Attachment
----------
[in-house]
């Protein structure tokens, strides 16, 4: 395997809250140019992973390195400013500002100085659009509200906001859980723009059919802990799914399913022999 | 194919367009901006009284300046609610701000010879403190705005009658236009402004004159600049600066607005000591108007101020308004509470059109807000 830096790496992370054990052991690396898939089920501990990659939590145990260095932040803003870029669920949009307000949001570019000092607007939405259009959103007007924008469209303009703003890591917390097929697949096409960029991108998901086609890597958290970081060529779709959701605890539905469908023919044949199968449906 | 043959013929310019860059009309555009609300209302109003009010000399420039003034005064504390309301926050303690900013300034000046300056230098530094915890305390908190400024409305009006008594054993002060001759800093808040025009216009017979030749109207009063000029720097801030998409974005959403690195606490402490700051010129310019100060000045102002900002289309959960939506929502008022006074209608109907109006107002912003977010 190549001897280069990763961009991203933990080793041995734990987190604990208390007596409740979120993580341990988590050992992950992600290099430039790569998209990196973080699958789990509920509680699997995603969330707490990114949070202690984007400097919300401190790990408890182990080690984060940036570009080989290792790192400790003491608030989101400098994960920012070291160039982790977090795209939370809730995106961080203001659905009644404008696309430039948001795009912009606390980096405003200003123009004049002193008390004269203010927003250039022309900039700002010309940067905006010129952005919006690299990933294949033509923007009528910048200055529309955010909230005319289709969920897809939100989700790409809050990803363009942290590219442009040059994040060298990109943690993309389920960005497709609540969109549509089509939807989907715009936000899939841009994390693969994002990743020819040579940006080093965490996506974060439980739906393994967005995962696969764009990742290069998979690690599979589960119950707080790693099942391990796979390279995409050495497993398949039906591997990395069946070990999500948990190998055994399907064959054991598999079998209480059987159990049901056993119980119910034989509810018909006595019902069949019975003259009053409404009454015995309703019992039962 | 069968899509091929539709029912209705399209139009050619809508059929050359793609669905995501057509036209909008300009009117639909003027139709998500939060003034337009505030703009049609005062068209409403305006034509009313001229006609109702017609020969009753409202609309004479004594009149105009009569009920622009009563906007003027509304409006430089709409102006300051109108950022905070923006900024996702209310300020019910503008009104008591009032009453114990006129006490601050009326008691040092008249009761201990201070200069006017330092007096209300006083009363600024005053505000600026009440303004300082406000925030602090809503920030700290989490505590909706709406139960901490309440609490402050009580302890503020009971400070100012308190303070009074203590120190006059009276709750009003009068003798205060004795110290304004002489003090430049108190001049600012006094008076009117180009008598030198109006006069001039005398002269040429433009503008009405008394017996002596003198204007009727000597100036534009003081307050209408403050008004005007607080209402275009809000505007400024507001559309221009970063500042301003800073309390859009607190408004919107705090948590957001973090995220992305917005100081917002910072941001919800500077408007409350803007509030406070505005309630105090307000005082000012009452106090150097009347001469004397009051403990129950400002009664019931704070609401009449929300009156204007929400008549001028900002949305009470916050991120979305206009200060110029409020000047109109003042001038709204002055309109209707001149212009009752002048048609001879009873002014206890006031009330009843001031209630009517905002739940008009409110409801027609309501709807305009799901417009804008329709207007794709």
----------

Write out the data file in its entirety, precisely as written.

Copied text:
[in-house]
């Protein structure tokens, strides 16, 4: 395997809250140019992973390195400013500002100085659009509200906001859980723009059919802990799914399913022999 | 194919367009901006009284300046609610701000010879403190705005009658236009402004004159600049600066607005000591108007101020308004509470059109807000 830096790496992370054990052991690396898939089920501990990659939590145990260095932040803003870029669920949009307000949001570019000092607007939405259009959103007007924008469209303009703003890591917390097929697949096409960029991108998901086609890597958290970081060529779709959701605890539905469908023919044949199968449906 | 043959013929310019860059009309555009609300209302109003009010000399420039003034005064504390309301926050303690900013300034000046300056230098530094915890305390908190400024409305009006008594054993002060001759800093808040025009216009017979030749109207009063000029720097801030998409974005959403690195606490402490700051010129310019100060000045102002900002289309959960939506929502008022006074209608109907109006107002912003977010 190549001897280069990763961009991203933990080793041995734990987190604990208390007596409740979120993580341990988590050992992950992600290099430039790569998209990196973080699958789990509920509680699997995603969330707490990114949070202690984007400097919300401190790990408890182990080690984060940036570009080989290792790192400790003491608030989101400098994960920012070291160039982790977090795209939370809730995106961080203001659905009644404008696309430039948001795009912009606390980096405003200003123009004049002193008390004269203010927003250039022309900039700002010309940067905006010129952005919006690299990933294949033509923007009528910048200055529309955010909230005319289709969920897809939100989700790409809050990803363009942290590219442009040059994040060298990109943690993309389920960005497709609540969109549509089509939807989907715009936000899939841009994390693969994002990743020819040579940006080093965490996506974060439980739906393994967005995962696969764009990742290069998979690690599979589960119950707080790693099942391990796979390279995409050495497993398949039906591997990395069946070990999500948990190998055994399907064959054991598999079998209480059987159990049901056993119980119910034989509810018909006595019902069949019975003259009053409404009454015995309703019992039962 | 069968899509091929539709029912209705399209139009050619809508059929050359793609669905995501057509036209909008300009009117639909003027139709998500939060003034337009505030703009049609005062068209409403305006034509009313001229006609109702017609020969009753409202609309004479004594009149105009009569009920622009009563906007003027509304409006430089709409102006300051109108950022905070923006900024996702209310300020019910503008009104008591009032009453114990006129006490601050009326008691040092008249009761201990201070200069006017330092007096209300006083009363600024005053505000600026009440303004300082406000925030602090809503920030700290989490505590909706709406139960901490309440609490402050009580302890503020009971400070100012308190303070009074203590120190006059009276709750009003009068003798205060004795110290304004002489003090430049108190001049600012006094008076009117180009008598030198109006006069001039005398002269040429433009503008009405008394017996002596003198204007009727000597100036534009003081307050209408403050008004005007607080209402275009809000505007400024507001559309221009970063500042301003800073309390859009607190408004919107705090948590957001973090995220992305917005100081917002910072941001919800500077408007409350803007509030406070505005309630105090307000005082000012009452106090150097009347001469004397009051403990129950400002009664019931704070609401009449929300009156204007929400008549001028900002949305009470916050991120979305206009200060110029409020000047109109003042001038709204002055309109209707001149212009009752002048048609001879009873002014206890006031009330009843001031209630009517905002739940008009409110409801027609309501709807305009799901417009804008329709207007794709």